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crime thriller

This tag is associated with 21 posts

Gholam (UK-Iran 2017)

This unusual film places a major Iranian star actor, known in the West for three leading roles in the films of Asghar Farhadi, into a downbeat slow-paced thriller set in parts of North London. The director is Mitra Tabrizian, Professor of Photography at the University of Westminster whose 2005 exhibition ‘Border’ appears to have been … Continue reading

The Clan (El Clan, Argentina-Spain 2015)

Pablo Trapero is one of the most successful filmmakers working in Argentina today. To underline that status, his latest film to get a UK release was co-produced by the Almodóvars’ company El Deseo. It won the Silver Lion at Venice in 2015 and had the biggest ever opening box office take for any film in Argentina, … Continue reading

The Hunters (Jägarna, Sweden 1996)

The Hunters was a big hit in Sweden in the 1990s but, as far as I am aware, didn’t receive a UK cinema release. It wasn’t until the success of Scandinavian TV noir dramas that UK distributors began to look out for Scandinavian genre films. Consequently it was only in 2012 that I learned about … Continue reading

In Order of Disappearance (Kraftidioten, Norway-Sweden-Den-Ger 2014)

Kraftidioten got very good reviews at the Berlin Festival in January but has been released by Metrodome on just 25 screens in the UK. That’s a shame because it is an enjoyable black comedy with a star cast offering great entertainment value. The film’s Norwegian title refers to the ‘power idiots’ who operate in part of … Continue reading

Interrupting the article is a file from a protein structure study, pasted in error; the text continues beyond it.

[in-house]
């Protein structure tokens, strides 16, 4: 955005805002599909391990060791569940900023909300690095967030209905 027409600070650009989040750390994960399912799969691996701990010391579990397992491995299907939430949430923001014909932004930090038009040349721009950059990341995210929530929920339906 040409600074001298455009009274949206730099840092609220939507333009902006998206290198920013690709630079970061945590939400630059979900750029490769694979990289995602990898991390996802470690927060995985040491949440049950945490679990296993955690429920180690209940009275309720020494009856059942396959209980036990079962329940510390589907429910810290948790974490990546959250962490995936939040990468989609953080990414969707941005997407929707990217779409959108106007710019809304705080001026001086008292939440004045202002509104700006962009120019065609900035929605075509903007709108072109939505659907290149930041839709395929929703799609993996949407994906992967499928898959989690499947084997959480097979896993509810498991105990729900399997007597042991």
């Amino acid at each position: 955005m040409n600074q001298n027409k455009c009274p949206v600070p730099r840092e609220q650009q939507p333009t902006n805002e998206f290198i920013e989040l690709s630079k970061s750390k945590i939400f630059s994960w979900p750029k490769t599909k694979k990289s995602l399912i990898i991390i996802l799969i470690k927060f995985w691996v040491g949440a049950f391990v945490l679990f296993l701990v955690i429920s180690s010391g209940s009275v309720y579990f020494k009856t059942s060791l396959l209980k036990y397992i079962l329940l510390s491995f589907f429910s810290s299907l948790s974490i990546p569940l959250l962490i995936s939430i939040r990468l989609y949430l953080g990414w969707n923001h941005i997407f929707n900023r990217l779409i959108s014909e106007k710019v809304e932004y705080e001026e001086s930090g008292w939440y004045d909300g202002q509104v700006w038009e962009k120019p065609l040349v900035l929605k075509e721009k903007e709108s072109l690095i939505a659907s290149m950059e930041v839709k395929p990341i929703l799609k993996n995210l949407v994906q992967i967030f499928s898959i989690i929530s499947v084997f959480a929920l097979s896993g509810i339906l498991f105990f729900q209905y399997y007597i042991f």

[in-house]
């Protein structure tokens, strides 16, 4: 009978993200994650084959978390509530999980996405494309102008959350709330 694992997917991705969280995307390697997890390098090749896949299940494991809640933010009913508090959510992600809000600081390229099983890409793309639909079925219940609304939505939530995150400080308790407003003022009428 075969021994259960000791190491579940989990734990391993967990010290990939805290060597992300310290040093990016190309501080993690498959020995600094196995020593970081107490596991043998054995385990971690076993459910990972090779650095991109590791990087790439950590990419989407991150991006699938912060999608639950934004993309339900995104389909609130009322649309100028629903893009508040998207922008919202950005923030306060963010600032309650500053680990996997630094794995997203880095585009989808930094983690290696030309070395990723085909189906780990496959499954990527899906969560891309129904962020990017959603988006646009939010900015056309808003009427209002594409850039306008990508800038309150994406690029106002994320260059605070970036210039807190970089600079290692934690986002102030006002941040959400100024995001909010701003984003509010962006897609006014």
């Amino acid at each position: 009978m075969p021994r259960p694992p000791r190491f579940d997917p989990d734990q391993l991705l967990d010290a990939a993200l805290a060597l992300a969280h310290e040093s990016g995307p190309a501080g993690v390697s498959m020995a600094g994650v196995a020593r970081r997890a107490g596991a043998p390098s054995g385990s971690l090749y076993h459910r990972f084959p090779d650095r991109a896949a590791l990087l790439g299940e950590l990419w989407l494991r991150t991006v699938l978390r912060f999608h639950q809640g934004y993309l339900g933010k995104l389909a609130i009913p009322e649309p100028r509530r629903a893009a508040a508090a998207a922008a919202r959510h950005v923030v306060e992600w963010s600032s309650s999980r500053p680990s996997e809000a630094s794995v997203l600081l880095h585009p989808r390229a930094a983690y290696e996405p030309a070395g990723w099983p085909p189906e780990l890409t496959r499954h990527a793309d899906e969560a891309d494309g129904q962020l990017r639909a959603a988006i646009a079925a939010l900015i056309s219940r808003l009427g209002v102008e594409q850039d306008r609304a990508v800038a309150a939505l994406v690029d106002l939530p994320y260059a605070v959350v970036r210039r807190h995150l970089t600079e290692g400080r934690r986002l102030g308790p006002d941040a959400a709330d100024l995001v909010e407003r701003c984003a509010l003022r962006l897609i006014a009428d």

Prisoners (US 2013)

There are two reasons for featuring what is ostensibly a Hollywood movie on this blog (apart from its surprising success and controversial readings by critics). First, it’s the product of a creative team in which several of the principal crew members (director, composer, cinematographer, designers etc.) are non-American. Secondly, its length (153 mins) and outline … Continue reading

Welcome to the Punch (UK 2013)

This is a strange film. Writer-director Eran Creevy describes it as a “cops and robbers film’” and tells us that it developed from his love for the Hong Kong ‘heroic bloodshed’ pictures of the late 1980s/early 1990s by directors such as John Woo and Ringo Lam. Quentin Tarantino has already exploited the genre but Creevy … Continue reading

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